Like bicycle or new laptop or something like that. Not very expensive but quite expensive in comparison with day-to-day goods.

  • In the days before credit card ubiquity, store layaway plans were de rigueur. Now, as the others have mentioned, do it yourself, though layaway plans seem to be making a slight come-back.
    – RonJohn
    Commented May 18, 2017 at 23:31

4 Answers 4


You would simply plan for misc. expenses in your budget, and allocate a small amount to this every time you do your budget, eventually building up a pool of money that you can then use whenever you have to make a purchase such as that.


I use a "sinking" fund. If you want to buy a $1000 bicycle, you put $100 per month into a savings account. 10 months from now, you can buy your $1000 bicycle.

If you get a $500 windfall, you can either put it in the sinking fund and buy the item earlier. If you lose some income, you can put $50 per month in the fund.


Personally I solve this by saving enough liquid capital (aka checking and savings) to cover pretty much everything for six months. But this is a bad habit.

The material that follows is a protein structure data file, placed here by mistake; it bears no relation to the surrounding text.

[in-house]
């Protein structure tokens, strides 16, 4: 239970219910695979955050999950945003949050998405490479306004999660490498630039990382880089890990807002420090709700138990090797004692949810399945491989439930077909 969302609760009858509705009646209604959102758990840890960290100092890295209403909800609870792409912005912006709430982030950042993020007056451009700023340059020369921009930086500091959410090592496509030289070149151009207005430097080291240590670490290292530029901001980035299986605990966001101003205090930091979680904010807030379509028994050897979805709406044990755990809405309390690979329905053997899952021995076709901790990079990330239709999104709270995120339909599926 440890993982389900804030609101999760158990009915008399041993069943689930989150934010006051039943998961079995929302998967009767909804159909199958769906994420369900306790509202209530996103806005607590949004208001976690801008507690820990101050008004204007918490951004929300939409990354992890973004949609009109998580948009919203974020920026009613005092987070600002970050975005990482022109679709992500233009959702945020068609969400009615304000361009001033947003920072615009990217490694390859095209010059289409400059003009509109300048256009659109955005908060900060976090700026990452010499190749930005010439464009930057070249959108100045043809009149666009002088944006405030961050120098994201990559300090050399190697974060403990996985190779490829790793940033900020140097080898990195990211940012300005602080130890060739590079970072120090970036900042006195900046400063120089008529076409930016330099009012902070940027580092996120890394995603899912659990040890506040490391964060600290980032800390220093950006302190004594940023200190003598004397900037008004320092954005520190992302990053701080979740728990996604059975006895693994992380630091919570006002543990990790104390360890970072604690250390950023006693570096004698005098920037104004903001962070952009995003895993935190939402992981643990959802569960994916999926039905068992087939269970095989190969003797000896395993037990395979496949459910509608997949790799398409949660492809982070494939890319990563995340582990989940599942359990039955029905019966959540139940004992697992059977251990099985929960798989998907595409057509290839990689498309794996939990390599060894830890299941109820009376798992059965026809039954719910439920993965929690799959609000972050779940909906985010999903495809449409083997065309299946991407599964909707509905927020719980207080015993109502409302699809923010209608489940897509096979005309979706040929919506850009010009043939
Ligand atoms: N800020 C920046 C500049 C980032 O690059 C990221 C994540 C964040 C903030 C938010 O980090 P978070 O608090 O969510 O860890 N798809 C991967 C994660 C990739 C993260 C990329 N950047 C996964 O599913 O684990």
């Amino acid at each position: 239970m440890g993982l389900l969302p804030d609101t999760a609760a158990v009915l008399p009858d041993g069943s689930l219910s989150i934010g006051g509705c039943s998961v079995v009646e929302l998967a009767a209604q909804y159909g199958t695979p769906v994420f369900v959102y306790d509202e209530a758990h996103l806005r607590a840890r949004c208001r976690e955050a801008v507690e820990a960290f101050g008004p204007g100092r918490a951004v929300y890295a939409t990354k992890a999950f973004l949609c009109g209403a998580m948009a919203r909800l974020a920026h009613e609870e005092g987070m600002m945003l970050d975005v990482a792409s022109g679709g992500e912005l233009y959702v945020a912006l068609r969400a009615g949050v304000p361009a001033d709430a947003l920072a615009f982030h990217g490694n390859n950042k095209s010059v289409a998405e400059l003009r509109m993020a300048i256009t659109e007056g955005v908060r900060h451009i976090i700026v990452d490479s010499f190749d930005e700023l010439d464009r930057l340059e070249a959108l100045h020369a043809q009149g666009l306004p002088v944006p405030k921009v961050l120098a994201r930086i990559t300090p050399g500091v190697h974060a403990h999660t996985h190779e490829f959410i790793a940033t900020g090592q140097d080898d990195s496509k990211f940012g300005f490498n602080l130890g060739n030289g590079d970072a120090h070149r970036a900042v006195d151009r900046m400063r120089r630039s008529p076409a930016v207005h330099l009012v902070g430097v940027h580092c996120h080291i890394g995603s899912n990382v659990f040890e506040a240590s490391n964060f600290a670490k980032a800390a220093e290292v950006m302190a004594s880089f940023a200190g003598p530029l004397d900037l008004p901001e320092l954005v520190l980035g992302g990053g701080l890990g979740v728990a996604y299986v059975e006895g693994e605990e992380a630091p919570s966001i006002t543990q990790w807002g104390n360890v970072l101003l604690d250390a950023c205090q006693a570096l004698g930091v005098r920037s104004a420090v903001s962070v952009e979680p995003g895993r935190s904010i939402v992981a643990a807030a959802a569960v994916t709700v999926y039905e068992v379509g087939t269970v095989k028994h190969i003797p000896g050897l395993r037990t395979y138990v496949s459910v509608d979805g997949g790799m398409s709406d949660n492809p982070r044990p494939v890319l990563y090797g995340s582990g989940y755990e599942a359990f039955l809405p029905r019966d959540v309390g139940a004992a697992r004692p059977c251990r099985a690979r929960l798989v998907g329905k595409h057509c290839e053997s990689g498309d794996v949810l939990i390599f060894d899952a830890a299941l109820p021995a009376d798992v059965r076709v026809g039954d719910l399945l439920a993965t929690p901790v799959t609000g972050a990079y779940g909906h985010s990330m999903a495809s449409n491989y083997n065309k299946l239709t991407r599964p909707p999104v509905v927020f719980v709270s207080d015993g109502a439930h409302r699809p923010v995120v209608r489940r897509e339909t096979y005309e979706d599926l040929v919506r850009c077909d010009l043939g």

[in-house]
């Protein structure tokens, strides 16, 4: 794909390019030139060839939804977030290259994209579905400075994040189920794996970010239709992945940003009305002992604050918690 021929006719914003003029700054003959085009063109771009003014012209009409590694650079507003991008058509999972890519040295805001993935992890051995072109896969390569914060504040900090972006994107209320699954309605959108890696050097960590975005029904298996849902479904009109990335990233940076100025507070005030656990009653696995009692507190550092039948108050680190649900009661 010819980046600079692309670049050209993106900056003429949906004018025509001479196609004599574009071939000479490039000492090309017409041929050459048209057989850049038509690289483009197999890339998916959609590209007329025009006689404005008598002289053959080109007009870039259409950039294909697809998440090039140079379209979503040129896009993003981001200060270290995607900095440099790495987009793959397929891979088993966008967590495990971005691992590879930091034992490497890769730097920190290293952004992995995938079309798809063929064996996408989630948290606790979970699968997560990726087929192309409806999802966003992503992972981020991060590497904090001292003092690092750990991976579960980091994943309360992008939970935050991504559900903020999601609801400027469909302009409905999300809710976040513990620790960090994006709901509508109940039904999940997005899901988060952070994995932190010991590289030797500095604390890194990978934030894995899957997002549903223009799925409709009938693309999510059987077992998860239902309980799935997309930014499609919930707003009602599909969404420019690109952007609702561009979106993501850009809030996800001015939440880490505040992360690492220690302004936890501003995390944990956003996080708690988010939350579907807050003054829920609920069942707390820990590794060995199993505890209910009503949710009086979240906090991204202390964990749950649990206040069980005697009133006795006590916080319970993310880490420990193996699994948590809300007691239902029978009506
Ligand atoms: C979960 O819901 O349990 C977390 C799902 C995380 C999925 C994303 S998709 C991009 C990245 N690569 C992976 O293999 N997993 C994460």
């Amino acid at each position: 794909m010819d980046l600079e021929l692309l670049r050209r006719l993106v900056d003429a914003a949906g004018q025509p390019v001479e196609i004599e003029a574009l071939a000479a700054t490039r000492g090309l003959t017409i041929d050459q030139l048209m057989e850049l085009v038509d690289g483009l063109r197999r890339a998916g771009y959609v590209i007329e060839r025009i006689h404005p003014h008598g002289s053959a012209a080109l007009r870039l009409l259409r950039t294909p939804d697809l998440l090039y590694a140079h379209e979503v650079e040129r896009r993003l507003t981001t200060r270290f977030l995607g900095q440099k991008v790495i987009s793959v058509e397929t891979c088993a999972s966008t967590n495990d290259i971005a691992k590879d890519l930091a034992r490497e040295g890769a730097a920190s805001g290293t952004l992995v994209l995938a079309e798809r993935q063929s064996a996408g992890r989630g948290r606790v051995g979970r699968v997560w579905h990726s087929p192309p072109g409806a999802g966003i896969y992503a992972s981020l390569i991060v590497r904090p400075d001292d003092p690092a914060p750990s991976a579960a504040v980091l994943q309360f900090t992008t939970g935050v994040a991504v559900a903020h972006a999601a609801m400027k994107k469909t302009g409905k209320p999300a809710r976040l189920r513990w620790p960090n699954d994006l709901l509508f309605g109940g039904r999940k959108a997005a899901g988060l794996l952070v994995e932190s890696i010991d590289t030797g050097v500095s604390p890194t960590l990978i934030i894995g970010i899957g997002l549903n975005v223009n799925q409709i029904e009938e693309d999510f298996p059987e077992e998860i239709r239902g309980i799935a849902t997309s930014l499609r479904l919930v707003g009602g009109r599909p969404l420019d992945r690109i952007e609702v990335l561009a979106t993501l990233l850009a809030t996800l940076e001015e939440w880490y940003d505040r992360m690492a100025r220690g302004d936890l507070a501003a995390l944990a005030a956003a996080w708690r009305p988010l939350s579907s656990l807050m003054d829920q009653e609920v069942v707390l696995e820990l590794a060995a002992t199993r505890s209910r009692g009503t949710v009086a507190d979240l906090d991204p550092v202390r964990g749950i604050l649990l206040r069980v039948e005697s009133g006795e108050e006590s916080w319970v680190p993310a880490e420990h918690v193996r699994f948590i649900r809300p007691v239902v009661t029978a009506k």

A better approach is to use budget tracking software to make virtual savings accounts and place payments every paycheck into them, in step with your budget. The biggest challenge you'll likely face is the initial implementation; if you're saving up for a semi-annual car insurance premium and you've got two months left, that's gonna make things difficult. In the best case scenario you already have a savings account, which you reapportion among your various lumpy expenses.

This does mean you need to plan when it is you will actually buy that shiny new Macbook Pro, and stick to it for a number of months. Much more difficult than buying on credit. Especially since these retailers hate dealing in cash.


We have what we call "unallocated savings" that go into a fund for this purpose. We'll also take advantage of "6 months no interest" or similar financing promotions, and direct this savings towards the payments.

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